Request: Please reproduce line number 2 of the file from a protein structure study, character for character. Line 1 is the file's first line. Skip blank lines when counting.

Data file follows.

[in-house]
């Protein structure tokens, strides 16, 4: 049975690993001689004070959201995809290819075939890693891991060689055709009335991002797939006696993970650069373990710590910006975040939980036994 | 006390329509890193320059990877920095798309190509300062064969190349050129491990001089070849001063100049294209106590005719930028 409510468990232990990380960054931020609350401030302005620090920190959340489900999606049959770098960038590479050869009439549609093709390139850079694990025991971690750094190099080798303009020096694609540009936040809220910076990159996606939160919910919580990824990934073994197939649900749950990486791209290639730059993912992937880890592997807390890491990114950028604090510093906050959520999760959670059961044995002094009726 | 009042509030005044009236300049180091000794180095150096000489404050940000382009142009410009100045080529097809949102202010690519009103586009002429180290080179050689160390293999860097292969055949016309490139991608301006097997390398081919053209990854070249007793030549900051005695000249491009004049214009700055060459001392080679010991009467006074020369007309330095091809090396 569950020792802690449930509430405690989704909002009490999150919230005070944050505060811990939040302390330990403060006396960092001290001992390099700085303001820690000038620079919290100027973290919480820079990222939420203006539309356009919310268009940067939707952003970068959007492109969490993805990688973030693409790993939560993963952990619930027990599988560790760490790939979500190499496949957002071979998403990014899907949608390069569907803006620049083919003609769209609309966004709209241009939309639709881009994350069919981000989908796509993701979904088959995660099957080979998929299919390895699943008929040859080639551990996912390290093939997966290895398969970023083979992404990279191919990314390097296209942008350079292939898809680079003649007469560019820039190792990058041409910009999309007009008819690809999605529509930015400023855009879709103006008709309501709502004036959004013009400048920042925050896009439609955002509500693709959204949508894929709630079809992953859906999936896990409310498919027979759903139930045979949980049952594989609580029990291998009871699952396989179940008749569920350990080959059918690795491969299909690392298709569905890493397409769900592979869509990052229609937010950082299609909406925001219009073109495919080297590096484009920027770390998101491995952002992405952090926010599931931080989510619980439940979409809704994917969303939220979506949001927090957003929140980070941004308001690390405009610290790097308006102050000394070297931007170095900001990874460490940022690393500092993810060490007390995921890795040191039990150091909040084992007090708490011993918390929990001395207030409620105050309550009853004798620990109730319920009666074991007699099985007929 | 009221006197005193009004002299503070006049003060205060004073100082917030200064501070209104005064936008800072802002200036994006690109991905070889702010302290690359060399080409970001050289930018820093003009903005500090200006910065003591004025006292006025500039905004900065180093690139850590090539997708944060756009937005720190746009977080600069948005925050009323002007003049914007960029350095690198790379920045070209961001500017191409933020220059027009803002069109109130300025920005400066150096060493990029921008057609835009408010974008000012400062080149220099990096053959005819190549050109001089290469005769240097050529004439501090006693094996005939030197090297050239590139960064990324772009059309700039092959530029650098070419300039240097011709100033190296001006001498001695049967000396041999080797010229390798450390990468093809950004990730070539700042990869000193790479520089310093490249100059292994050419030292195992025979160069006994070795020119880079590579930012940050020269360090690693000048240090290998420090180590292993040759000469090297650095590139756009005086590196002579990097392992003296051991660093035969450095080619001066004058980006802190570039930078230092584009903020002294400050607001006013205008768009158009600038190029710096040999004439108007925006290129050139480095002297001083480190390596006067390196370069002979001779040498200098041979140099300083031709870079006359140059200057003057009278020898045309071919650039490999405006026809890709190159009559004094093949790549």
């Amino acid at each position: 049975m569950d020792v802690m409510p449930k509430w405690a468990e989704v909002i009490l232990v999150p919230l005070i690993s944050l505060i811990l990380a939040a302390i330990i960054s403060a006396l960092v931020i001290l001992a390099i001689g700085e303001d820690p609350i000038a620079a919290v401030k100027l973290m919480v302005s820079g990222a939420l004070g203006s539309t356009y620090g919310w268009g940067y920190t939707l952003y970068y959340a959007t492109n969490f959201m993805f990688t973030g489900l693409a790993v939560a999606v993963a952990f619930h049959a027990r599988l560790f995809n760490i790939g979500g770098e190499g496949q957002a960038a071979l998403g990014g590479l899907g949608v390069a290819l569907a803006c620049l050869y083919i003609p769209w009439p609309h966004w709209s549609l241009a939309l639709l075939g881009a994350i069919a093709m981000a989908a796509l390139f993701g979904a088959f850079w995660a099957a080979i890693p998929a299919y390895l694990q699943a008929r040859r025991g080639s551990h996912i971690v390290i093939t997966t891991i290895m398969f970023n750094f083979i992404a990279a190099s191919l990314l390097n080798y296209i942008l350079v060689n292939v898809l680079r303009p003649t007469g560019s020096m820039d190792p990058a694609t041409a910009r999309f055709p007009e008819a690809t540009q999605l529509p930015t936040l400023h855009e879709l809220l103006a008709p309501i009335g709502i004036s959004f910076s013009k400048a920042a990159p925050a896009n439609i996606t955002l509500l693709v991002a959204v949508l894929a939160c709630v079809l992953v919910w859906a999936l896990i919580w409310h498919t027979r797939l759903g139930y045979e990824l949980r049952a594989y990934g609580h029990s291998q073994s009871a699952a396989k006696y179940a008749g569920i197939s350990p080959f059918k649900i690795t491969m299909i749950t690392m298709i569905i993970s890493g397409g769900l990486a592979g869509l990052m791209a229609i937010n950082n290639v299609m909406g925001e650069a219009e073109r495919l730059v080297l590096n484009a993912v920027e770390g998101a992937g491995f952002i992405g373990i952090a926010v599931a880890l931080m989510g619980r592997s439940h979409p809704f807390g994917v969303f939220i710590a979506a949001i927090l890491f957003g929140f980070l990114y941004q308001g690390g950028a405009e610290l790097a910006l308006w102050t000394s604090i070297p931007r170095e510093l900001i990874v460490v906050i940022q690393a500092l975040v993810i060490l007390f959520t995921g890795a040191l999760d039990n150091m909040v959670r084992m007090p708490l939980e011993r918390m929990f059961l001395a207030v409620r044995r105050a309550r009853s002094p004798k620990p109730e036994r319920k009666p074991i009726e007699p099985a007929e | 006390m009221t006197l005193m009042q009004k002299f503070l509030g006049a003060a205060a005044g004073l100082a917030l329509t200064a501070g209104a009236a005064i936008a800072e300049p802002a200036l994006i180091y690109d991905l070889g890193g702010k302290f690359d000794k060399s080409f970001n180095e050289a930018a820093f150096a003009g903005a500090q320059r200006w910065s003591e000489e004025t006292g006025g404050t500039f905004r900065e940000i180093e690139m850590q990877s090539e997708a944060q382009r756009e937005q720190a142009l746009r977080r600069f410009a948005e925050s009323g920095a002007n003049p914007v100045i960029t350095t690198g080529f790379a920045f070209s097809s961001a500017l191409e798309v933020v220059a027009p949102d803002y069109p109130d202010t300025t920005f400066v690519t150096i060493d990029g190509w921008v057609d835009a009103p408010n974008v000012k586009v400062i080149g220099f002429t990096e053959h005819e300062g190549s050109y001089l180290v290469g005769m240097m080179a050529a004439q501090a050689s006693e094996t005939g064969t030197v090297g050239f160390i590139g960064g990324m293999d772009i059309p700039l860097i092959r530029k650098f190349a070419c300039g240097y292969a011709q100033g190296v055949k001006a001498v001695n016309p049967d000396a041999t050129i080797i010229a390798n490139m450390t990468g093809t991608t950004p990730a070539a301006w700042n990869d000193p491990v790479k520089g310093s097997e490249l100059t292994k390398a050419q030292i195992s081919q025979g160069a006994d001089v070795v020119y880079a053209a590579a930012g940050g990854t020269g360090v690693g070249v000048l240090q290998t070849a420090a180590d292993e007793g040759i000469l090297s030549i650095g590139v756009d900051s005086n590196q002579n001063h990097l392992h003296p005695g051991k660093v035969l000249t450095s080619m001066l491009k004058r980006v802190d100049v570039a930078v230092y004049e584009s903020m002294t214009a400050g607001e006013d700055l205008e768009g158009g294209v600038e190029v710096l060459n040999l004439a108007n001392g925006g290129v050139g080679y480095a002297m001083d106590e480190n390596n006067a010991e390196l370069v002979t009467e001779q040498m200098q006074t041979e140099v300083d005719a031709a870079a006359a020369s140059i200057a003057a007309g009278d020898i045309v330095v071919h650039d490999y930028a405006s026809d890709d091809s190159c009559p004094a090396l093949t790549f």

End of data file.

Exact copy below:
């Protein structure tokens, strides 16, 4: 049975690993001689004070959201995809290819075939890693891991060689055709009335991002797939006696993970650069373990710590910006975040939980036994 | 006390329509890193320059990877920095798309190509300062064969190349050129491990001089070849001063100049294209106590005719930028 409510468990232990990380960054931020609350401030302005620090920190959340489900999606049959770098960038590479050869009439549609093709390139850079694990025991971690750094190099080798303009020096694609540009936040809220910076990159996606939160919910919580990824990934073994197939649900749950990486791209290639730059993912992937880890592997807390890491990114950028604090510093906050959520999760959670059961044995002094009726 | 009042509030005044009236300049180091000794180095150096000489404050940000382009142009410009100045080529097809949102202010690519009103586009002429180290080179050689160390293999860097292969055949016309490139991608301006097997390398081919053209990854070249007793030549900051005695000249491009004049214009700055060459001392080679010991009467006074020369007309330095091809090396 569950020792802690449930509430405690989704909002009490999150919230005070944050505060811990939040302390330990403060006396960092001290001992390099700085303001820690000038620079919290100027973290919480820079990222939420203006539309356009919310268009940067939707952003970068959007492109969490993805990688973030693409790993939560993963952990619930027990599988560790760490790939979500190499496949957002071979998403990014899907949608390069569907803006620049083919003609769209609309966004709209241009939309639709881009994350069919981000989908796509993701979904088959995660099957080979998929299919390895699943008929040859080639551990996912390290093939997966290895398969970023083979992404990279191919990314390097296209942008350079292939898809680079003649007469560019820039190792990058041409910009999309007009008819690809999605529509930015400023855009879709103006008709309501709502004036959004013009400048920042925050896009439609955002509500693709959204949508894929709630079809992953859906999936896990409310498919027979759903139930045979949980049952594989609580029990291998009871699952396989179940008749569920350990080959059918690795491969299909690392298709569905890493397409769900592979869509990052229609937010950082299609909406925001219009073109495919080297590096484009920027770390998101491995952002992405952090926010599931931080989510619980439940979409809704994917969303939220979506949001927090957003929140980070941004308001690390405009610290790097308006102050000394070297931007170095900001990874460490940022690393500092993810060490007390995921890795040191039990150091909040084992007090708490011993918390929990001395207030409620105050309550009853004798620990109730319920009666074991007699099985007929 | 009221006197005193009004002299503070006049003060205060004073100082917030200064501070209104005064936008800072802002200036994006690109991905070889702010302290690359060399080409970001050289930018820093003009903005500090200006910065003591004025006292006025500039905004900065180093690139850590090539997708944060756009937005720190746009977080600069948005925050009323002007003049914007960029350095690198790379920045070209961001500017191409933020220059027009803002069109109130300025920005400066150096060493990029921008057609835009408010974008000012400062080149220099990096053959005819190549050109001089290469005769240097050529004439501090006693094996005939030197090297050239590139960064990324772009059309700039092959530029650098070419300039240097011709100033190296001006001498001695049967000396041999080797010229390798450390990468093809950004990730070539700042990869000193790479520089310093490249100059292994050419030292195992025979160069006994070795020119880079590579930012940050020269360090690693000048240090290998420090180590292993040759000469090297650095590139756009005086590196002579990097392992003296051991660093035969450095080619001066004058980006802190570039930078230092584009903020002294400050607001006013205008768009158009600038190029710096040999004439108007925006290129050139480095002297001083480190390596006067390196370069002979001779040498200098041979140099300083031709870079006359140059200057003057009278020898045309071919650039490999405006026809890709190159009559004094093949790549």